I’m gearing up for two trips to Sumner County. The first one I’m taking next week, to have my awesome history buff friend drive me around while I look at graves and try to suss out which houses are still standing.
The second I’m taking in January when a historian who’s working on a book on Isaac Franklin comes up here to see what there is to see.
I’ve been thinking about the kinds of things I want to impress upon him, what I think are the most important overview things he might need to know about Isaac Franklin and his family.
One, which is small, is that Isaac Franklin’s mom was a Lauderdale. One of her brothers is who Fort Lauderdale, Florida, is named after. The other brother, who has counties named after him, died at the Battle of New Orleans, yes, under Jackson.
Two, which is also small, is that, back in the day, when there were a ton of ferries, the Hermitage was roughly halfway between Gallatin and Nashville.
Three is that the Cages and the Douglasses were in-laws before they came to Sumner County. So, the Cages and the Douglasses were the same family and then, when they got here and lived next to the Franklins, the Franklins substantially intermarried into that extended family.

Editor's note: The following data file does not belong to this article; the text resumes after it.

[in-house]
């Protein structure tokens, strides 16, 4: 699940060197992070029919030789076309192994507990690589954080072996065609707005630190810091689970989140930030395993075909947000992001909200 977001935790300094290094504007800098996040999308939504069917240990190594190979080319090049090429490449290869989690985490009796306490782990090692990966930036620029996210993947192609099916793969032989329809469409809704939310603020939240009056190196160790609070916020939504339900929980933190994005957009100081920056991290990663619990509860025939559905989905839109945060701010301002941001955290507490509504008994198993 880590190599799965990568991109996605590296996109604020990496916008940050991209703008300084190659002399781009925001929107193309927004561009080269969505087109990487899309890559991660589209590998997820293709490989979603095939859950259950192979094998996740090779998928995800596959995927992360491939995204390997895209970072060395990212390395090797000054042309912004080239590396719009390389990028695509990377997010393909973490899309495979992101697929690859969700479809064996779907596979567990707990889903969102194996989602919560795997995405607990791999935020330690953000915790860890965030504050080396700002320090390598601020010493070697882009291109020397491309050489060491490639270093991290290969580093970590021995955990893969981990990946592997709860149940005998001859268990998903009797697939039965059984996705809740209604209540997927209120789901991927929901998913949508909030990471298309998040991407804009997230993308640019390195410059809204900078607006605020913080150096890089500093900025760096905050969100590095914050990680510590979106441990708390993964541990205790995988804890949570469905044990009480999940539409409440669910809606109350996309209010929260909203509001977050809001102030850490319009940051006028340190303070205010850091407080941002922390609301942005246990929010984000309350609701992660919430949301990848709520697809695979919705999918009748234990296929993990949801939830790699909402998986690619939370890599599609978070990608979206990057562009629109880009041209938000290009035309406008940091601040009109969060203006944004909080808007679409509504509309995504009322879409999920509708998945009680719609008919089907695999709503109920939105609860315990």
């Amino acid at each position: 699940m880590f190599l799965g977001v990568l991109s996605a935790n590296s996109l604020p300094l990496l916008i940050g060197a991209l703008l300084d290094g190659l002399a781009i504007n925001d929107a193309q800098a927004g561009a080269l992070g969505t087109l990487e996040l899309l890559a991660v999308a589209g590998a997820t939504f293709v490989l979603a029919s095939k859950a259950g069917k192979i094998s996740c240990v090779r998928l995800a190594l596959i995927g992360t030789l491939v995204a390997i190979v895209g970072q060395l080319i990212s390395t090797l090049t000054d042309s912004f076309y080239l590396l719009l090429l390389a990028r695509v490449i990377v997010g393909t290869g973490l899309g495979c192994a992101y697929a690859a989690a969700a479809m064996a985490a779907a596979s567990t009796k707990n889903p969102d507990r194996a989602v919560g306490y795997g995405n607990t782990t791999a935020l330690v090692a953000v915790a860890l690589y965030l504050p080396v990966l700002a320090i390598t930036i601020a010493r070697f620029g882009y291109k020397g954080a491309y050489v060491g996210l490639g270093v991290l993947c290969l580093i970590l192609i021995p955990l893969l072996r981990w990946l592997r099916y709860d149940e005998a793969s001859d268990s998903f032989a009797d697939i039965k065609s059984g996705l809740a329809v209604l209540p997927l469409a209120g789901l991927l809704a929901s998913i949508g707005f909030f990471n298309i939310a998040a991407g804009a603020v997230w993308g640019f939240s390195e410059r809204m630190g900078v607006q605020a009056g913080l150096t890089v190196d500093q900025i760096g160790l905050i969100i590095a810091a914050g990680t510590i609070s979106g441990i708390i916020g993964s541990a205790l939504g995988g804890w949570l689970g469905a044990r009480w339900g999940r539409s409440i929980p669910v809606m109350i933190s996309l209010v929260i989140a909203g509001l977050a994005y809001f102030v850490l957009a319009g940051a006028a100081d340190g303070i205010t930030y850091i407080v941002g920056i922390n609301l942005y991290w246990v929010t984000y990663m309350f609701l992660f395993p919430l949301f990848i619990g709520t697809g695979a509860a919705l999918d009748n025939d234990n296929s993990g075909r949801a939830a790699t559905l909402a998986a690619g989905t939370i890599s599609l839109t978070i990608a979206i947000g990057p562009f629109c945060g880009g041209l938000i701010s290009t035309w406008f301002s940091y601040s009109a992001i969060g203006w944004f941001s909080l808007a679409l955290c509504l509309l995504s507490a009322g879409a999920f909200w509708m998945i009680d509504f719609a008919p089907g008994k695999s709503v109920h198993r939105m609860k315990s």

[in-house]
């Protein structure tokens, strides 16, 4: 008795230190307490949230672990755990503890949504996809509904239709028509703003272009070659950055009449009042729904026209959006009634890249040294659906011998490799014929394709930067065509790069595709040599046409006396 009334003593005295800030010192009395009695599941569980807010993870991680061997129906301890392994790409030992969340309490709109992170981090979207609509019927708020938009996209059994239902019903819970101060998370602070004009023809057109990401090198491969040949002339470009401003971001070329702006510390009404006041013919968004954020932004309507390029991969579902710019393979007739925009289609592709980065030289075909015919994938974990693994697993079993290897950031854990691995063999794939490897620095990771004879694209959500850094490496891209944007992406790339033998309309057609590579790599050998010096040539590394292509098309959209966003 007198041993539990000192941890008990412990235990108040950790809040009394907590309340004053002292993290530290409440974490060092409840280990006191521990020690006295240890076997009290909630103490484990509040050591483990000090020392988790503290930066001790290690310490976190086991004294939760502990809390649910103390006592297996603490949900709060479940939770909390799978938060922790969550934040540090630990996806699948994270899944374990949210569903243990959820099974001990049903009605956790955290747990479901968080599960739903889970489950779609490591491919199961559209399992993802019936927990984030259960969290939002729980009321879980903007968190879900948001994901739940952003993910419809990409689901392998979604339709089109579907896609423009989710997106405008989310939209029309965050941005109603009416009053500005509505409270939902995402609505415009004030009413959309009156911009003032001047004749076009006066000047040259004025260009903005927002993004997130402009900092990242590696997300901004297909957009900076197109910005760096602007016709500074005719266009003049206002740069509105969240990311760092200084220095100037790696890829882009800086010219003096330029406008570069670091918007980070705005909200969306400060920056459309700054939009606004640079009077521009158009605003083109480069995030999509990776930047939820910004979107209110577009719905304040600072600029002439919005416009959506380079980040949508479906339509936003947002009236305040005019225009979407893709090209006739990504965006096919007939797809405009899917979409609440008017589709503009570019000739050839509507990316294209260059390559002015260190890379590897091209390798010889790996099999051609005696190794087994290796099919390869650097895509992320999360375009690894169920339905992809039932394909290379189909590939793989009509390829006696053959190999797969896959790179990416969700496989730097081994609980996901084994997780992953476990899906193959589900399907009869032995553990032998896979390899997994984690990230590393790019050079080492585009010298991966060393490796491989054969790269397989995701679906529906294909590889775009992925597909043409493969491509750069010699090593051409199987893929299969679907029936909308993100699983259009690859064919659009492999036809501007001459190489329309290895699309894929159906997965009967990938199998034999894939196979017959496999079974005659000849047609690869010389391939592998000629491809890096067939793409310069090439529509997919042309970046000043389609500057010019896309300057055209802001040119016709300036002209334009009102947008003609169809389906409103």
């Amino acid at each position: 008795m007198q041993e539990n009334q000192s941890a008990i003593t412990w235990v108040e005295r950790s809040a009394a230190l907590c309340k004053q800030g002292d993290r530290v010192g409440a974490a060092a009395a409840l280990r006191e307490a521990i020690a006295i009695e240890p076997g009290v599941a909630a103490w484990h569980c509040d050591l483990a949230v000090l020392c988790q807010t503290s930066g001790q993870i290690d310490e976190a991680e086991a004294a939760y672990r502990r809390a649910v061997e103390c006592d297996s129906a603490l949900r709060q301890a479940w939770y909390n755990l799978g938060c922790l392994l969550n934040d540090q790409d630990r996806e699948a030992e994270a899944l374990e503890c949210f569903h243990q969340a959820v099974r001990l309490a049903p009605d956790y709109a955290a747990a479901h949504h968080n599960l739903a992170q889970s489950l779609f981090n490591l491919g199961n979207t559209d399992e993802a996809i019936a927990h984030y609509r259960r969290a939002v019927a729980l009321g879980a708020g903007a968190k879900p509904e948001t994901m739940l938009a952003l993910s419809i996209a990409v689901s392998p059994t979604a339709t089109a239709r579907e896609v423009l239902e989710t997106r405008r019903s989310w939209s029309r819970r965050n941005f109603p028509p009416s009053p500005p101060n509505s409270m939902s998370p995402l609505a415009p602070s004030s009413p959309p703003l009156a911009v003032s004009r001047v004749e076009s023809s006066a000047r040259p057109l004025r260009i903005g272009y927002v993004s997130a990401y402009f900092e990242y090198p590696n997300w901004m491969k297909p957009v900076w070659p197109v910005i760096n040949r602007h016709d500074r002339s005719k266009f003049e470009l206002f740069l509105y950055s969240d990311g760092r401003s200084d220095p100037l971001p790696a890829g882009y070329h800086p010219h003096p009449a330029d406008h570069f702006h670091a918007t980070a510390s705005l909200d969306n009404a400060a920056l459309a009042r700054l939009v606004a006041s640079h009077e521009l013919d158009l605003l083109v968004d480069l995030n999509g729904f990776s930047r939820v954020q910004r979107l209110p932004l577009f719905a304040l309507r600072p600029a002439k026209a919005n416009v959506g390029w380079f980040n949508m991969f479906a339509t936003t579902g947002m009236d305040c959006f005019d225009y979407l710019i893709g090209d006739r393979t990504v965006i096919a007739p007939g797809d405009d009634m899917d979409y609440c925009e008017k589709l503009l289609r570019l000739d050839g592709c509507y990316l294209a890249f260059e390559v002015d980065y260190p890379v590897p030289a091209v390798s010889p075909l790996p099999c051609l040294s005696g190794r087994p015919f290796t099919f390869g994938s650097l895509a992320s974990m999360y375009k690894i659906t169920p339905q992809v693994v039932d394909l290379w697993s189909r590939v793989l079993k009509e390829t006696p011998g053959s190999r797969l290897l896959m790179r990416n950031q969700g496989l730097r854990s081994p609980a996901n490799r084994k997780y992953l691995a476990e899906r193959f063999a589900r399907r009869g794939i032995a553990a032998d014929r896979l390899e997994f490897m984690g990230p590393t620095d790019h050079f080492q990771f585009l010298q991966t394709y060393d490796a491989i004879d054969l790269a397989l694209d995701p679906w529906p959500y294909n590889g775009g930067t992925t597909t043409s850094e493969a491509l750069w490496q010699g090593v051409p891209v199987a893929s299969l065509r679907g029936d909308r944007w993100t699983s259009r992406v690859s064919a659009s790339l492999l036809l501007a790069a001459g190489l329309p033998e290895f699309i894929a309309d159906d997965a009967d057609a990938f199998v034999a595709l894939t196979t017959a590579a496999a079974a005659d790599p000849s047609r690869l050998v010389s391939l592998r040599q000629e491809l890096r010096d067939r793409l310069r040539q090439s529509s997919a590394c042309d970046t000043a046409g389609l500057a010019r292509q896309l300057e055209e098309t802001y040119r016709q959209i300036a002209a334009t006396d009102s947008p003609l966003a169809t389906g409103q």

What this means then, is that, if you look at a map of Sumner County and you find where Saundersville Road now turns sharply to the north and you draw a line at that point from the river up to Long Hollow Pike, then you come east to where 386 intersects 109 and come south to the river, you have the rough boundaries of the land controlled by this family/families in the late 1700s/early 1800s (and beyond that, too). By my rough estimate, 30 square miles, almost 20,000 acres. Pretty much everything between Gallatin and Hendersonville.
Four, and most interesting to me, but maybe not that historically important, is that it seems like all houses in this clan that the kids could get to, the kids were welcome at. All adults seemed to some greater or lesser degree to oversee the well-being of all the children in the Bend.
It makes Franklin’s desire to turn Fairvue into a school a little touching to me to know that. He wanted his house to continue, after his death, to be a place open and welcoming and useful to (male, white) children.
It also makes me wonder more about Franklin remaining unmarried for so long. I wonder if a woman he loved, someone he grew up with, sits in his family tree married to someone else.